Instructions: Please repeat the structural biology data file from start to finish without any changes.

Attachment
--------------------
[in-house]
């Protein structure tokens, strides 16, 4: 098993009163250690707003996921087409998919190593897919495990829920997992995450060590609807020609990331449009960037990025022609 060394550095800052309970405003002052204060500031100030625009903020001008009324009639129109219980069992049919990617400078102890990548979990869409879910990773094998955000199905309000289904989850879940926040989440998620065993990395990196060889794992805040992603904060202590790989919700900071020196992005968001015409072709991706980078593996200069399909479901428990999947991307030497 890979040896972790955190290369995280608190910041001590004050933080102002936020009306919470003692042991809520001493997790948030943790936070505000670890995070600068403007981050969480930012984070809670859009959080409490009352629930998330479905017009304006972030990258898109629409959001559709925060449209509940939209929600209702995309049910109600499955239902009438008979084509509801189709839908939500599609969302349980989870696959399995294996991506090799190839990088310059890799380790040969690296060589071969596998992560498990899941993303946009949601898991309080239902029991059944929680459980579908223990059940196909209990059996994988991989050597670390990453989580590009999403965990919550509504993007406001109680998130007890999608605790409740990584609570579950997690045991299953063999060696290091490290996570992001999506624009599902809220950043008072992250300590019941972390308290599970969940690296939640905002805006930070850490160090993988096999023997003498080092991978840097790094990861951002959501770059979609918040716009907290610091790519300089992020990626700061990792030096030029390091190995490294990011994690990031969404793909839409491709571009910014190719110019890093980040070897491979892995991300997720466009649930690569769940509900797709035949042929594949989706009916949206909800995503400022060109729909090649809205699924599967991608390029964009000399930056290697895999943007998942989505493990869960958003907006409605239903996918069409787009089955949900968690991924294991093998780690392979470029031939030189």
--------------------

[in-house]
């Protein structure tokens, strides 16, 4: 098993009163250690707003996921087409998919190593897919495990829920997992995450060590609807020609990331449009960037990025022609 060394550095800052309970405003002052204060500031100030625009903020001008009324009639129109219980069992049919990617400078102890990548979990869409879910990773094998955000199905309000289904989850879940926040989440998620065993990395990196060889794992805040992603904060202590790989919700900071020196992005968001015409072709991706980078593996200069399909479901428990999947991307030497 890979040896972790955190290369995280608190910041001590004050933080102002936020009306919470003692042991809520001493997790948030943790936070505000670890995070600068403007981050969480930012984070809670859009959080409490009352629930998330479905017009304006972030990258898109629409959001559709925060449209509940939209929600209702995309049910109600499955239902009438008979084509509801189709839908939500599609969302349980989870696959399995294996991506090799190839990088310059890799380790040969690296060589071969596998992560498990899941993303946009949601898991309080239902029991059944929680459980579908223990059940196909209990059996994988991989050597670390990453989580590009999403965990919550509504993007406001109680998130007890999608605790409740990584609570579950997690045991299953063999060696290091490290996570992001999506624009599902809220950043008072992250300590019941972390308290599970969940690296939640905002805006930070850490160090993988096999023997003498080092991978840097790094990861951002959501770059979609918040716009907290610091790519300089992020990626700061990792030096030029390091190995490294990011994690990031969404793909839409491709571009910014190719110019890093980040070897491979892995991300997720466009649930690569769940509900797709035949042929594949989706009916949206909800995503400022060109729909090649809205699924599967991608390029964009000399930056290697895999943007998942989505493990869960958003907006409605239903996918069409787009089955949900968690991924294991093998780690392979470029031939030189």